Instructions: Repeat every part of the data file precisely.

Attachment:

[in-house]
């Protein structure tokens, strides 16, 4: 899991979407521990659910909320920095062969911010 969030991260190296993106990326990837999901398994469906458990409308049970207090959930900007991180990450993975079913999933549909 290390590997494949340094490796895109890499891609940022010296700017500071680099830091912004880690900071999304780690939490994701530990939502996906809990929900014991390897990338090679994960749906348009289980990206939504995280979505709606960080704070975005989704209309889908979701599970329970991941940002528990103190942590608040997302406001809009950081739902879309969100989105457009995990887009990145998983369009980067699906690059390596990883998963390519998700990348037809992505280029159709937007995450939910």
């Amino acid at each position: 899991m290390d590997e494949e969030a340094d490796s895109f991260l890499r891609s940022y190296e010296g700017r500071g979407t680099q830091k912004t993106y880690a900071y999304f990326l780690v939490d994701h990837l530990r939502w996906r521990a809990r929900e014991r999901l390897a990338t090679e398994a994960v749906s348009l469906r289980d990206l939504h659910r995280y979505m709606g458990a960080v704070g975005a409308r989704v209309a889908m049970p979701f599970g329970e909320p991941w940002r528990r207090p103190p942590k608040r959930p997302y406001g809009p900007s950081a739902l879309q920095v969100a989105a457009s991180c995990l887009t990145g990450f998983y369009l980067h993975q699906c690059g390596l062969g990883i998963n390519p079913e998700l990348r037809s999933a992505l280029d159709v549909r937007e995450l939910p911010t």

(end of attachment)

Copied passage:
[in-house]
């Protein structure tokens, strides 16, 4: 899991979407521990659910909320920095062969911010 969030991260190296993106990326990837999901398994469906458990409308049970207090959930900007991180990450993975079913999933549909 290390590997494949340094490796895109890499891609940022010296700017500071680099830091912004880690900071999304780690939490994701530990939502996906809990929900014991390897990338090679994960749906348009289980990206939504995280979505709606960080704070975005989704209309889908979701599970329970991941940002528990103190942590608040997302406001809009950081739902879309969100989105457009995990887009990145998983369009980067699906690059390596990883998963390519998700990348037809992505280029159709937007995450939910």
């Amino acid at each position: 899991m290390d590997e494949e969030a340094d490796s895109f991260l890499r891609s940022y190296e010296g700017r500071g979407t680099q830091k912004t993106y880690a900071y999304f990326l780690v939490d994701h990837l530990r939502w996906r521990a809990r929900e014991r999901l390897a990338t090679e398994a994960v749906s348009l469906r289980d990206l939504h659910r995280y979505m709606g458990a960080v704070g975005a409308r989704v209309a889908m049970p979701f599970g329970e909320p991941w940002r528990r207090p103190p942590k608040r959930p997302y406001g809009p900007s950081a739902l879309q920095v969100a989105a457009s991180c995990l887009t990145g990450f998983y369009l980067h993975q699906c690059g390596l062969g990883i998963n390519p079913e998700l990348r037809s999933a992505l280029d159709v549909r937007e995450l939910p911010t």